New hook-up enhances phone calling for the deaf
WASHINGTON - Phoning a friend or relative isn't an easy task if you're deaf.
In the past, someone who couldn't hear wanted to make a phone call, that person had to type out a message on a keyboard and the recipient had to have a similar device on the other end or the pair would have to rely on an interpreter.
Now, a Utah company is promoting a new technology - free to hearing-impaired individuals - that allows the user to communicate using sign language via a phone call with an interpreter who then can relay the words to the recipient. Salt Lake City-based Sorenson Communications touted their new service in Washington on Wednesday in the famous Caucus Room on Capitol Hill.
The video relay service is "really revolutionizing and changing the way deaf people are communicating," said Bobbie Beth Scoggins, president of the National Association for the Deaf. "They can communicate in their native language rather than in a text-based English language."
Sen. Bob Bennett, R-Utah, helped demonstrate the system, which uses a set-top box and a television to send video of the hearing-impaired caller to an interpreter who then relays the message to the recipient.
Academy Award winner Marlee Matlin, who is deaf, called Bennett from 10 feet away on the stage and used an interpreter to banter with the senator. The service allowed the two to joke back and forth, something the promoters of the device say isn't as easy when typed messages are used.
Bennett, who has had hearing-impaired family members, said he understands the difficulties deaf people face.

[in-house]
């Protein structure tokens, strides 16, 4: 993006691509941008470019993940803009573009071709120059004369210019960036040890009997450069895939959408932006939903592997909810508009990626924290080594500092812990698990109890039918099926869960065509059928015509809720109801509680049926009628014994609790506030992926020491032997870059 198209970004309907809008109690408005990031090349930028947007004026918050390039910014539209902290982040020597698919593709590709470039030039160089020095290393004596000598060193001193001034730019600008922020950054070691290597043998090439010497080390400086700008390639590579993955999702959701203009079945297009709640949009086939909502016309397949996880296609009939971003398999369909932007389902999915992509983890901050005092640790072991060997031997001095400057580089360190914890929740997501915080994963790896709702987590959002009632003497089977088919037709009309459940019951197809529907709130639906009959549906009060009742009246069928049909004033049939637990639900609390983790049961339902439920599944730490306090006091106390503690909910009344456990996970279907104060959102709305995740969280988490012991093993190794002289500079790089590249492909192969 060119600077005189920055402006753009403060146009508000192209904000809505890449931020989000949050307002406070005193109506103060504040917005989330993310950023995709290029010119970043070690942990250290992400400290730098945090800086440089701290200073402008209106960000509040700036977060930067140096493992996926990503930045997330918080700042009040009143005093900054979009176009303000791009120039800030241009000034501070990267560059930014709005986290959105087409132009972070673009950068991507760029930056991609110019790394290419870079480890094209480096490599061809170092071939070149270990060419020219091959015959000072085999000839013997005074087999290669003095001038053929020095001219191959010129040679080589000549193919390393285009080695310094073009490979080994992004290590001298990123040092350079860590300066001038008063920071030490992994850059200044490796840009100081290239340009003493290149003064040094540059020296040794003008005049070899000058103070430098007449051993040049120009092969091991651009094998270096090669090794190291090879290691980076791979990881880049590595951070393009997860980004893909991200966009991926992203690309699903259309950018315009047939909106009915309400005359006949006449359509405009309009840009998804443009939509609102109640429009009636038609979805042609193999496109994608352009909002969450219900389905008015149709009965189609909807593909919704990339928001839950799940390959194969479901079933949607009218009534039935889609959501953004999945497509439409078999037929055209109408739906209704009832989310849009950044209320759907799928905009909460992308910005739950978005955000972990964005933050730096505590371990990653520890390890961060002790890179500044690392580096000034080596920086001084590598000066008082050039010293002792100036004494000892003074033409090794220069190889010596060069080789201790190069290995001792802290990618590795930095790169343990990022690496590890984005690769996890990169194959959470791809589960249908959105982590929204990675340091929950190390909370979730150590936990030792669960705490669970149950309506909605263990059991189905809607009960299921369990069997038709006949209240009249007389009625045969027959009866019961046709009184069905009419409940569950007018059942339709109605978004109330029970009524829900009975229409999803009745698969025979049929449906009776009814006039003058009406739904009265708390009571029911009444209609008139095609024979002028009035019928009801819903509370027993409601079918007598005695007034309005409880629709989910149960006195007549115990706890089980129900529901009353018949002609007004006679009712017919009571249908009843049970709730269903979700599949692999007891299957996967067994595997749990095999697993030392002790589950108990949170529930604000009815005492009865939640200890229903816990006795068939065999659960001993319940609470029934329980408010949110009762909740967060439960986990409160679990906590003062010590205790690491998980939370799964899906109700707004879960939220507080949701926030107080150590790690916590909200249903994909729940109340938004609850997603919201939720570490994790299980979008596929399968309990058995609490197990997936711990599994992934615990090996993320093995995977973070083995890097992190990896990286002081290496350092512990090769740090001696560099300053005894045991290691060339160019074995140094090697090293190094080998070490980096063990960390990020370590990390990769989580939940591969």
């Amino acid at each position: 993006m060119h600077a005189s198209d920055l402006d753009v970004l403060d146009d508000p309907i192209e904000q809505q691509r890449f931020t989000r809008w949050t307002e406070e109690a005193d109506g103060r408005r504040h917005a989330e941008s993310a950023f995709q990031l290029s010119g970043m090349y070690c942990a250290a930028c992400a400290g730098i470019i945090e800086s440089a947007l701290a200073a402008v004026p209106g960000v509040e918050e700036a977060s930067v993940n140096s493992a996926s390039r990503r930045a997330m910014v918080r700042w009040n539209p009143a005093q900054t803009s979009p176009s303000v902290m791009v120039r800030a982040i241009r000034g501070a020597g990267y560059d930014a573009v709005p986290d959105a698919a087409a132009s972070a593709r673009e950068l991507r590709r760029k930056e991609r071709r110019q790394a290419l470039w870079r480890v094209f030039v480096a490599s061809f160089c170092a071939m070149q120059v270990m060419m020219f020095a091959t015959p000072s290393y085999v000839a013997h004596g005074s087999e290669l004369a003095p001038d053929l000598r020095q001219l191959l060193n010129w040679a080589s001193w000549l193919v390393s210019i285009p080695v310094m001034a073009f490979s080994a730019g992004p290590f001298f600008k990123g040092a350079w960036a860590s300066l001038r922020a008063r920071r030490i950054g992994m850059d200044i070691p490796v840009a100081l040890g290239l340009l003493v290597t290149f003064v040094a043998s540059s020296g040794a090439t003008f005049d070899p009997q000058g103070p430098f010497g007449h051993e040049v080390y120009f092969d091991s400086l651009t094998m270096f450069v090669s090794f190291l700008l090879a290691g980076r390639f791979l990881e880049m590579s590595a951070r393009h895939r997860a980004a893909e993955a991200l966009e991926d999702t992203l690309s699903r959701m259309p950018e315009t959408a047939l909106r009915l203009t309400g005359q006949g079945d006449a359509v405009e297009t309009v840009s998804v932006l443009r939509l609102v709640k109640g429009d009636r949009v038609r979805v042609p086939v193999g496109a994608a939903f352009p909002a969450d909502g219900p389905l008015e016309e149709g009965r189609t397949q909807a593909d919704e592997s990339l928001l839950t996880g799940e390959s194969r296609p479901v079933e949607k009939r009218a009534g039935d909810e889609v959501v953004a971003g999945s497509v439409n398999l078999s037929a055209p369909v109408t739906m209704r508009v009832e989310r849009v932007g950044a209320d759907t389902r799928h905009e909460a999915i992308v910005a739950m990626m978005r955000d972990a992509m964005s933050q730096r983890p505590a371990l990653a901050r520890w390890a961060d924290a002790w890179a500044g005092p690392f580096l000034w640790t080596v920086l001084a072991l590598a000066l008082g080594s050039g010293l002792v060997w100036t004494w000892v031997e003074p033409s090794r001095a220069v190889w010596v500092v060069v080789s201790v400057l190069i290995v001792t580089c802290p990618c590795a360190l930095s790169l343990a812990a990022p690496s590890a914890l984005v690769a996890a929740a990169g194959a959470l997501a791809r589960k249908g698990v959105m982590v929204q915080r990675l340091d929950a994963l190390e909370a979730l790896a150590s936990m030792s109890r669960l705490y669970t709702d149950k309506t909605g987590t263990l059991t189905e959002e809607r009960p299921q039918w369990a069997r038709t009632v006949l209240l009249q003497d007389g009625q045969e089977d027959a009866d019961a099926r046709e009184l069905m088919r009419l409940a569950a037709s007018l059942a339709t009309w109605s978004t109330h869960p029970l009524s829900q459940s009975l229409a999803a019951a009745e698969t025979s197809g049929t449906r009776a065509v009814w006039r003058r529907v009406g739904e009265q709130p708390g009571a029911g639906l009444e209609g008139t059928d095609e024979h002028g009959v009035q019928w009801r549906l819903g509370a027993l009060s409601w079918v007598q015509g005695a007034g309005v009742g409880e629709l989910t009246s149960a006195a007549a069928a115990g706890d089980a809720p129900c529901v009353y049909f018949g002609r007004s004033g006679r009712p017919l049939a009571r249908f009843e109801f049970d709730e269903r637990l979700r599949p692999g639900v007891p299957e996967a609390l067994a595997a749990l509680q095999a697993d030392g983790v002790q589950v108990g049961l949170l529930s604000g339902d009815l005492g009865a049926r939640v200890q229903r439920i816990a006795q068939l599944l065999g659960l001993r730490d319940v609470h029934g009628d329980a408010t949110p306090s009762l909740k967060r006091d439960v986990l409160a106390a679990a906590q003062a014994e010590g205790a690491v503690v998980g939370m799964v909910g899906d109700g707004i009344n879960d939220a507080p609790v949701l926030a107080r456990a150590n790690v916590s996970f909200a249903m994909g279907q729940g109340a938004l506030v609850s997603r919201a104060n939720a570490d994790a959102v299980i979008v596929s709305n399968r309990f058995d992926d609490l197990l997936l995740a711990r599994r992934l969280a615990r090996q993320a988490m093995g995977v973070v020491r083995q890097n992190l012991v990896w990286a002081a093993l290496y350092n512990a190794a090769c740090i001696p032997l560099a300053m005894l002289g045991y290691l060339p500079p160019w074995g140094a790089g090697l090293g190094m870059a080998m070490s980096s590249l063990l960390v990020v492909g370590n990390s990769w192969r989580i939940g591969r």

Matlin, who played a deaf White House adviser on the West Wing series, testified before Congress 16 years ago for legislation requiring all televisions be equipped to handle closed captioning.
She said through an interpreter that the video relay service was "equally important."
"VRS is life-changing," she said. "Every deaf or hard of hearing individual should have access to this."
Ron Burdett, a vice president of Sorenson Communications, said the company's device makes communicating easier and faster for the hearing impaired. "Most conversations last two or three minutes" on the video relay service, Burdett, who is deaf, said through an interpreter.
"The same conversation used to last 30 minutes."
The average person can speak some 400 words a minute while the average person can only type maybe 40 words a minute, the company says.
The device and calls made through it are free to hearing impaired people because the federal government pays for the service through a tax on all telephone service.From The Salt Lake Tribune. Reprinted with permission. Back to Article List